Sodium regulation of agonist binding at opioid receptors. II. Effect of sodium replacement on opioid binding in guinea pig cortical membranes

Document Type

Journal Article

Publication Date



Molecular Pharmacology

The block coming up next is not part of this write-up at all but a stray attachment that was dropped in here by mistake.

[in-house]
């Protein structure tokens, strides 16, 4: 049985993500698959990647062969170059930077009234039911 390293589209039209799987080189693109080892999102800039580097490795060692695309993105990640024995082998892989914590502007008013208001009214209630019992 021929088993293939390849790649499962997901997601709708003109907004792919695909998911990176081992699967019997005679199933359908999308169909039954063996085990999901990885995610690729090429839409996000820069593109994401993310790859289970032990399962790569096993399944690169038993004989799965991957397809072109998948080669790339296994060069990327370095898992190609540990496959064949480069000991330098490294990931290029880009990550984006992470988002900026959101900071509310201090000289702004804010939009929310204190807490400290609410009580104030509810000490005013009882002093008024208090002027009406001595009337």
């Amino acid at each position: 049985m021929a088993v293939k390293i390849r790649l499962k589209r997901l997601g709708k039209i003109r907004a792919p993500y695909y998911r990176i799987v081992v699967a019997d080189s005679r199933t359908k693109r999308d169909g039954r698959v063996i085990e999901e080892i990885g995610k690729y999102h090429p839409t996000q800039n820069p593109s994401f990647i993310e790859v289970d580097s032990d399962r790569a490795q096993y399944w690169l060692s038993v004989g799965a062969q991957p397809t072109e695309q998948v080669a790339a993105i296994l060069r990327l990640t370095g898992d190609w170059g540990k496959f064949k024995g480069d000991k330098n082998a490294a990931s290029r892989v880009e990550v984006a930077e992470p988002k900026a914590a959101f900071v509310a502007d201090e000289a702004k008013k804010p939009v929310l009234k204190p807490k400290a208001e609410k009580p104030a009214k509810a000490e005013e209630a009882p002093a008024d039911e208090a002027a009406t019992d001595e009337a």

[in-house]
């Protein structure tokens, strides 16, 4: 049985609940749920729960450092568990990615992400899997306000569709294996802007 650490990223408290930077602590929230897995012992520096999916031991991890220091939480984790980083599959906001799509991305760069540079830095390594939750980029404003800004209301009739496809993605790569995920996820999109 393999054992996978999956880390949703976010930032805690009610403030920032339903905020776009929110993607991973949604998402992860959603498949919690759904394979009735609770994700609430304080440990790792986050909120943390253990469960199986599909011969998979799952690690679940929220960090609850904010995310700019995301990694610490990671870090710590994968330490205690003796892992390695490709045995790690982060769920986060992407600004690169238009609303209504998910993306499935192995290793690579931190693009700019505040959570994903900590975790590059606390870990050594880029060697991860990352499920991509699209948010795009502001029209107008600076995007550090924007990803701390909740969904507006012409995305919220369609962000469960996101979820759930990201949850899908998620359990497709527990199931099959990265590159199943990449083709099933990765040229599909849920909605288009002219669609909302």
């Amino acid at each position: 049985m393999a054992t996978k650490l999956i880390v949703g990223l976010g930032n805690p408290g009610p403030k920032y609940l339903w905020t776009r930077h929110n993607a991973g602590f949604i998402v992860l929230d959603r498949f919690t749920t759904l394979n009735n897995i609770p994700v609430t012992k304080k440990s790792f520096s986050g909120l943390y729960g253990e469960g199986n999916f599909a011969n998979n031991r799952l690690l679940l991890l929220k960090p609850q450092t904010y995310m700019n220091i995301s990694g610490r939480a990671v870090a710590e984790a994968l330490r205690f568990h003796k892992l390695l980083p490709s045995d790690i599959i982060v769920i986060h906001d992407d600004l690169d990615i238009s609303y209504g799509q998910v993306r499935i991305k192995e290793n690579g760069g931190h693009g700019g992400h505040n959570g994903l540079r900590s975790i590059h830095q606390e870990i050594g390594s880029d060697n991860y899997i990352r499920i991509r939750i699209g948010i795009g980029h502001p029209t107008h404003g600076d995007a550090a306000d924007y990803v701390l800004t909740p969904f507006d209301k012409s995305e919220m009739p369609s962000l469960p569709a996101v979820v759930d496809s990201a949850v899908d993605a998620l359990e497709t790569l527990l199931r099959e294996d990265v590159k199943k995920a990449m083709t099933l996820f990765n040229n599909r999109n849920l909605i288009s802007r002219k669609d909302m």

The authors have examined the effects of sodium on the binding of opioid agonists to μ-, δ-, and κ-receptors in guinea pig cortical membranes. Concentration curves for sodium indicated that maximal inhibition of μ binding by this cation was about 60% and maximal inhibition for δ binding was about 70%, whereas that for κ binding was only about 20%. The concentration of sodium required for half-maximal inhibition of binding to all three sites was about 10-30 mM, corresponding to the intracellular sodium concentration. The nature of the sodium effect was further characterized by saturation analysis of binding to each of the three receptor types by comparing results obtained in the presence of 120 mM sodium with those obtained with equimolar replacement of sodium by another cation. Two radiolabeled agonists with different structural characteristics were tested for each binding site. In the presence of sodium, the affinity of the labeled agonists for μ sites was approximately 2-3-fold less than in its absence, but the density of binding sites was not changed. At κ sites, sodium reduced agonist affinity slightly but, again, did not alter the number of binding sites. In contrast, sodium reduced the apparent density of δ-binding sites while leaving the agonist affinity unchanged. Competition against antagonist binding to δ sites indicated that, in the presence of sodium, a higher proportion of sites was in a lower affinity state, as reflected by the biphasic nature of the agonist displacement curve. In contrast, the effect of sodium on displacement of antagonist from μ sites was to lower the affinity of the agonist. Competition against antagonist binding to κ sites also showed a reduction in agonist affinity by sodium, but no change in numbers of receptors. The results indicate that sodium may differentially regulate agonist binding to opioid receptor types and that this regulation may occur at an intracellular site. The κ site appears to be less sensitive to sodium than the μ and δ sites.

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